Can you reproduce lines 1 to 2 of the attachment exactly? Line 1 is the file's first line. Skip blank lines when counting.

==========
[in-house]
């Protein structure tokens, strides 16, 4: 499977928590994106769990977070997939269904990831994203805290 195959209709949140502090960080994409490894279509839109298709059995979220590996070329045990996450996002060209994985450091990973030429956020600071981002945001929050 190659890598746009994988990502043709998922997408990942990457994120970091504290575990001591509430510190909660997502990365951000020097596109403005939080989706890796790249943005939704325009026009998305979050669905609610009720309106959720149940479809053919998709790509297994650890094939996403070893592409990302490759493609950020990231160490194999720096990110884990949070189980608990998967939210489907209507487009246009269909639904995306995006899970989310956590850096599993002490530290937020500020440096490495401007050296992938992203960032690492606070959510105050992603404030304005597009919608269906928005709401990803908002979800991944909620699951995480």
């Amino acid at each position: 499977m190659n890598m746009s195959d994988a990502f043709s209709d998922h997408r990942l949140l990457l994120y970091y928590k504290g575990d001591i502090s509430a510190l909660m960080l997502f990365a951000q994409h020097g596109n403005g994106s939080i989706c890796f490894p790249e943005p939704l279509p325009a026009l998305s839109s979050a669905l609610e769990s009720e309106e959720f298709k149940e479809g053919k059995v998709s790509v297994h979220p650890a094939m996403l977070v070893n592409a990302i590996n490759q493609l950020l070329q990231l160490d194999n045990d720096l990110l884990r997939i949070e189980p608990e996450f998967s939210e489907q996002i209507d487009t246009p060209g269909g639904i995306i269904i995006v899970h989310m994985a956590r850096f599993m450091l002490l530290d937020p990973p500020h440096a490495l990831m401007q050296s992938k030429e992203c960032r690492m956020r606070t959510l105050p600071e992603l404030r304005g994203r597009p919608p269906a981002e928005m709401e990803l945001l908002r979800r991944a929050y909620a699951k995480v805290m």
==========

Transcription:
[in-house]
């Protein structure tokens, strides 16, 4: 499977928590994106769990977070997939269904990831994203805290 195959209709949140502090960080994409490894279509839109298709059995979220590996070329045990996450996002060209994985450091990973030429956020600071981002945001929050 190659890598746009994988990502043709998922997408990942990457994120970091504290575990001591509430510190909660997502990365951000020097596109403005939080989706890796790249943005939704325009026009998305979050669905609610009720309106959720149940479809053919998709790509297994650890094939996403070893592409990302490759493609950020990231160490194999720096990110884990949070189980608990998967939210489907209507487009246009269909639904995306995006899970989310956590850096599993002490530290937020500020440096490495401007050296992938992203960032690492606070959510105050992603404030304005597009919608269906928005709401990803908002979800991944909620699951995480």